Dryland Mistake: Exercise Progressions and Regressions

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Push-ups, planks, and squats are a few of the most common exercises utilized in dry-land. Everyone has their own philosophy and belief pertaining to dry-land and swimming, but almost everyone agrees appropriate exercises (proper form, volume, rationale) on land can benefit swimmers. For a team to prescribe safe and appropriate exercises (whether for injury prevention or swimming enhancement), progressions and regressions are mandatory. Unfortunately, I’ve visited too many swim programs where improper progressions and regressions are provided, especially on these common exercises. Who hasn’t walked on deck and seen a group of swimmers doing “butt-ups” or performing a plank with their hips scraping the floor? What irony to see coaches nitpick the smallest swimming detail, only to permit atrocious dry-land exercise technique! This form of training is neither beneficial or safe.

A few studies on dry-land suggest dry-land is the most common mode of injury for college swimmers (estimated between 38-44%). Injuries are going to happen, but it is the role of the coach (swimming and dry-land) to keep the swimmer safe during dry-land. If they are increasing their risk of injury, the program was likely inappropriate for the swimmer.

Many elite swimmers are novices on land, making dry-land activities a risk for injury if proper form is not maintained. This makes the importance of finding exercises appropriate for each swimmer important, especially in a large group. Volume is also an issue on many teams. It is all too common to see a swimmer perform 2 perfect form push-ups, followed by 50 bad push-ups. If you can only perform 2 push-ups, start there and perform multiple sets of 2 repetitions! Some think doing excessive volumes help build “mental toughness”, but this must outcome must not put the swimmer at risk for injury inside or outside of the pool.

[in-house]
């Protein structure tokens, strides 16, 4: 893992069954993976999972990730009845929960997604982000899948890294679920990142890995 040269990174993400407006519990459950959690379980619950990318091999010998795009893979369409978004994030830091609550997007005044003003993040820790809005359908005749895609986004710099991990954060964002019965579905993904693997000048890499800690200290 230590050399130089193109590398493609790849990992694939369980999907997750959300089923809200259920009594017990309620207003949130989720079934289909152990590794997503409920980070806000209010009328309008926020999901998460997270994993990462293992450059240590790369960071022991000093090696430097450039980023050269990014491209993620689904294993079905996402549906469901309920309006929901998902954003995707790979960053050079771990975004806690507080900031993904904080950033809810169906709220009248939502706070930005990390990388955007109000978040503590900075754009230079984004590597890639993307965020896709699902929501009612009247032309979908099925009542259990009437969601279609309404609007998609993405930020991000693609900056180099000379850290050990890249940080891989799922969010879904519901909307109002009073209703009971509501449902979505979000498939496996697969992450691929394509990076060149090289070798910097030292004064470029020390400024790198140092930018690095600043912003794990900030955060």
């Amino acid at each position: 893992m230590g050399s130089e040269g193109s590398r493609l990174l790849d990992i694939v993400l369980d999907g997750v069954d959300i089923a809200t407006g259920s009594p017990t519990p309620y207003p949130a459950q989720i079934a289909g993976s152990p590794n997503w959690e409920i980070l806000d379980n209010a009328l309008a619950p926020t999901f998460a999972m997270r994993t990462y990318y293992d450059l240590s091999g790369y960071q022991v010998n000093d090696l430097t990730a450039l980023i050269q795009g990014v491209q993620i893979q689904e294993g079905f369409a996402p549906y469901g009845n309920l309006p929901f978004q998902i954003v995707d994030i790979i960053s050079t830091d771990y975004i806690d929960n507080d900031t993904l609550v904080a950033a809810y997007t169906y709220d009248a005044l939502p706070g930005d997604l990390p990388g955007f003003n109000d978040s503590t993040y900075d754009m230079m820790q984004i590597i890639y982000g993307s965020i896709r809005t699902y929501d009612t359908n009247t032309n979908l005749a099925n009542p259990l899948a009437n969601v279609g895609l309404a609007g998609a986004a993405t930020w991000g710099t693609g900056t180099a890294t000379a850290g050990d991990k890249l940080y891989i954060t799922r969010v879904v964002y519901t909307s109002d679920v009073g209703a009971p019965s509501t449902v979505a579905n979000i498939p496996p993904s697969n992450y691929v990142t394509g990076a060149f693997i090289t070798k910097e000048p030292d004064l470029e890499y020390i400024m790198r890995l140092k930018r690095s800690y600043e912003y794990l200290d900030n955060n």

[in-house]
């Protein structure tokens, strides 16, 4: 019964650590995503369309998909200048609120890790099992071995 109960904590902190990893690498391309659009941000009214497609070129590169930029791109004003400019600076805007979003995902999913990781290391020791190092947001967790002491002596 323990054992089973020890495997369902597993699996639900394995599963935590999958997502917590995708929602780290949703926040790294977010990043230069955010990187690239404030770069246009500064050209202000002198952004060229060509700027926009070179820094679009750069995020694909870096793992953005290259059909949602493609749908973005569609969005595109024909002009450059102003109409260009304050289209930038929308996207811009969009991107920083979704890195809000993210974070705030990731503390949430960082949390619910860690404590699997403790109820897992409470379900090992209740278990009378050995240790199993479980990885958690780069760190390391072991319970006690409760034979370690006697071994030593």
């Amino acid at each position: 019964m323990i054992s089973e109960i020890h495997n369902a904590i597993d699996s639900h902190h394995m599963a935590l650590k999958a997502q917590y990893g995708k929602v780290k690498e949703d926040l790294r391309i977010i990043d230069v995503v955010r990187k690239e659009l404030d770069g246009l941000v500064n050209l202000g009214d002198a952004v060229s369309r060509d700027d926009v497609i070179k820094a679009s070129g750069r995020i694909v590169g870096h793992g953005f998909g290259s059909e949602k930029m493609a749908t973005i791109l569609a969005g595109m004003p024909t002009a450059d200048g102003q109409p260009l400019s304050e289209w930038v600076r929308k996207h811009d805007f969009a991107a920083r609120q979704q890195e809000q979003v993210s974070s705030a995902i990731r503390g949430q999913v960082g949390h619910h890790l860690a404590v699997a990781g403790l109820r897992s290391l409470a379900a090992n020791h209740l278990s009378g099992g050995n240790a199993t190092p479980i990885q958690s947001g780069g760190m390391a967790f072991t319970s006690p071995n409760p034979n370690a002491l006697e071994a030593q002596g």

I’ve seen too many clubs have 8-year olds perform push-ups where 1% of them are doing it properly! Push-ups (in my opinion) are a great exercise for developing shoulder strength, IF DONE PROPERLY! Unfortunately, swim coaches have not been provided, or don’t care to learn, the proper education for progressing and regressing exercises. Simply put, giving an ectomorphic 8-year old a 50 push-ups is like having them do 200s fly, you’re only going to make them hate it and perform it improperly. Moreover, if a few talented kids get away with doing something, doesn’t make it appropriate for the whole group.


To combat this atrocity in the sport, it is essential to not be overconfident, but be realistic in your knowledge base and skills. Don’t hesitate to ask questions, take courses, get help, and refer swimmers to other professionals. I know this thought is disconcerting as many coaches like being control freaks (this is a good trait, it shows you care), but finding a support staff to help enhance your team is essential (read 6 Reasons Why your Team Needs a Strength Coach). If you do not know a simple 5-step progression for each exercise you're suggesting, then it is likely your dry-land is not ideal for the majority of your swimmers. It might mean more work in the short term to find progressions for every exercise, but fewer injuries and more confident swimmers will make the investment worthwhile. Your athletes (and their parents!) will thank you!

References:
  1. Wolf BR, Ebinger AE, Lawler MP, Britton CL. Injury patterns in Division I collegiate swimming. Am J Sports Med. 2009 Oct;37(10):2037-42. Epub 2009 Jul 24.
  2. McFarland EG, Wasik M. Injuries in female collegiate swimmers due to swimming and cross training. Clin J Sport Med. 1996 Jul;6(3):178-82.
By G. John Mullen founder of the Center of Optimal Restoration, head strength coach at Santa Clara Swim Club, creator of the Swimmer's Shoulder System, and chief editor of the Swimming Science Research Review.
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